The fertility drugs Repronex, Menopur, and Bravelle can be safely given subcutaneously, although the original hMG preparations were typically given intramuscularly. We encourage employing the subcutaneous route to ease administration. The injections should be given at the same time each day (within 2 hours), usually between 7:00 and 9:00 p.m. Some patients have their husband or a friend administer these products. All patients meet with our nurses for “medication injection training.”

Pregnancy rates using IUI vary from couple-to-couple, depending upon many factors. Typical pregnancy rates with IUI range from 15 to 20 percent per cycle.

Fertility Drugs – Risks and Side Effects

Fertility drugs are associated with several side effects, including ovarian hyperstimulation syndrome (1-5%), multiple gestation (15%), ectopic (tubal) pregnancies (1-3%), ovarian torsion (<1%), and possibly an increased risk of ovarian cancer (controversial). Since these products are injectable, there is a risk of infection at the injection site, a condition referred to as cellulitis.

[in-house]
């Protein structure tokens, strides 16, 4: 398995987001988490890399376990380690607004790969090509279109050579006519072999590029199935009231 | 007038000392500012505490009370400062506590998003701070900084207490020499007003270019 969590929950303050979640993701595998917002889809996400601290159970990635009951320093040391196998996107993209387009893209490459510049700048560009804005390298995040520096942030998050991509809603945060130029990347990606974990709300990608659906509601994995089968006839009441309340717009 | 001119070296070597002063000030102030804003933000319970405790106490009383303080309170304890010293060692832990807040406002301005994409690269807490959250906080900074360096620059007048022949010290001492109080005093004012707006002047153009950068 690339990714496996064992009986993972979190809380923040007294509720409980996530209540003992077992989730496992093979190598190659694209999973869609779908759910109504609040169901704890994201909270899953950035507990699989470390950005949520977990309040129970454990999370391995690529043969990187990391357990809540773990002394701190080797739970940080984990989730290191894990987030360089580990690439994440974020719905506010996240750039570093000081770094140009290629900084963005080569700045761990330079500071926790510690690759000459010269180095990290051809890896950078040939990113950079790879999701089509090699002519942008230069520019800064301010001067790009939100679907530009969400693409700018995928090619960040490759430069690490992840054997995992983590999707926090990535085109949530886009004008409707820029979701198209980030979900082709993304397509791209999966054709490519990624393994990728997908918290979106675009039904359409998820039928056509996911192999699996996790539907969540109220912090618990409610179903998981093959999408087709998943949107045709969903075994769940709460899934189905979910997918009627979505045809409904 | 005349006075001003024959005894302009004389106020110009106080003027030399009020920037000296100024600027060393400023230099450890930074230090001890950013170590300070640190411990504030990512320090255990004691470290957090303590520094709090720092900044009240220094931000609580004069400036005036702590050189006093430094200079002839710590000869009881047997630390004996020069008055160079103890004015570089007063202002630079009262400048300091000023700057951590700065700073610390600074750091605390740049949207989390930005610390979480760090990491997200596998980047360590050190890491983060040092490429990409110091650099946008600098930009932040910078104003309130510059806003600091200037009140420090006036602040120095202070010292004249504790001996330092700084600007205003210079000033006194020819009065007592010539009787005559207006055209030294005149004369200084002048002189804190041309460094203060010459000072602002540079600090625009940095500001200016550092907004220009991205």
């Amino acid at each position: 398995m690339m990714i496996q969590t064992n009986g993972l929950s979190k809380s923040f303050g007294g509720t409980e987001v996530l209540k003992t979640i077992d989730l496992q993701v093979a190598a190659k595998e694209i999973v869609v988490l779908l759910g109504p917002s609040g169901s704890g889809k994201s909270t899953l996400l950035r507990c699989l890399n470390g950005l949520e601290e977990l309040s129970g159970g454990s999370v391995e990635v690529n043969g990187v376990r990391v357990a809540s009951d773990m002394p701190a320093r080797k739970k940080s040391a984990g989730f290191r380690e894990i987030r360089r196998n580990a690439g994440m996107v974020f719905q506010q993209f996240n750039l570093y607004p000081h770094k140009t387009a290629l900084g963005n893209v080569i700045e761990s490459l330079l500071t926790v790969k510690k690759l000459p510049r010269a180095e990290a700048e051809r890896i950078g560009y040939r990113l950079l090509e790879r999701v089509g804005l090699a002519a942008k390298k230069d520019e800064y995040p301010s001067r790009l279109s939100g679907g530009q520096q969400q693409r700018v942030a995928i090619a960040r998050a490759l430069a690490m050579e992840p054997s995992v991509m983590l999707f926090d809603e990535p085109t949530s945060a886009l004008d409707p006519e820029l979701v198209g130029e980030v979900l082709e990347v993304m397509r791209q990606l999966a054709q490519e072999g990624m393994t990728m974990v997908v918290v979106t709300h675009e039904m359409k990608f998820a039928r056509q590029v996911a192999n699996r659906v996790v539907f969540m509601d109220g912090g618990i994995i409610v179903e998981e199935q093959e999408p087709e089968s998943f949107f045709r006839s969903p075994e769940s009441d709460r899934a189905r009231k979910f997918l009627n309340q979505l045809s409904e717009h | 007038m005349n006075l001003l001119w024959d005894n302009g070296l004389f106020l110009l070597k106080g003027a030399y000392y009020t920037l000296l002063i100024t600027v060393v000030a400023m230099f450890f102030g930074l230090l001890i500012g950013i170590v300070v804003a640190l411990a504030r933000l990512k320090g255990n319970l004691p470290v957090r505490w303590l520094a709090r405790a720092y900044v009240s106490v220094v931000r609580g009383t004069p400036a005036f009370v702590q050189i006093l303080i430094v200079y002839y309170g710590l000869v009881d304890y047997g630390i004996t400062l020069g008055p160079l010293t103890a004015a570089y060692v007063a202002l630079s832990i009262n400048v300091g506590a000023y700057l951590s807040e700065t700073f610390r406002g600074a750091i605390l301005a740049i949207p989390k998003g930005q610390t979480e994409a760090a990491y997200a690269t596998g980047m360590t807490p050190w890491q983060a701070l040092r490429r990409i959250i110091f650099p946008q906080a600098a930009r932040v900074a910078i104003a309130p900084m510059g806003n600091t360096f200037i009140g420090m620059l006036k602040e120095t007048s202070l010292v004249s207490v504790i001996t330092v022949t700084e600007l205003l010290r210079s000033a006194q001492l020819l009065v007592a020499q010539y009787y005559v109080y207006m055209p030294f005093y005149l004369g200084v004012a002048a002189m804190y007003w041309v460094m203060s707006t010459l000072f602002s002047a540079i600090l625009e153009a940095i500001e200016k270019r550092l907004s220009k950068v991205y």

Ovarian hyperstimulation syndrome (OHSS) is a condition in which there is excessive ovarian response to fertility drugs, usually associated with elevated levels of estradiol. OHSS is triggered by ovarian enlargement and changes in vascular permeability, which leads to ascites, the abnormal presence of fluid in the abdominal cavity. Other consequences include electrolyte disturbances and, rarely, blood clots. Severe OHSS usually occurs only after hCG is given.

You should call us if you have any problems with medications during the cycle, particularly if you experience dizziness, decreased urination or weight gain of more than five pounds. These cysts usually recede after four to seven days, but on rare occasions can cause serious problems and lead to hospitalization.

If pregnancy occurs, OHSS may persist for two or three weeks because the pregnancy hormone (hCG) exacerbates hyperstimulation. Under rare circumstances, these cysts may rupture, or the ovary may twist, possibly requiring surgery and loss of the involved ovary. Other side effects of hMG are breast tenderness, mood swings, and fatigue.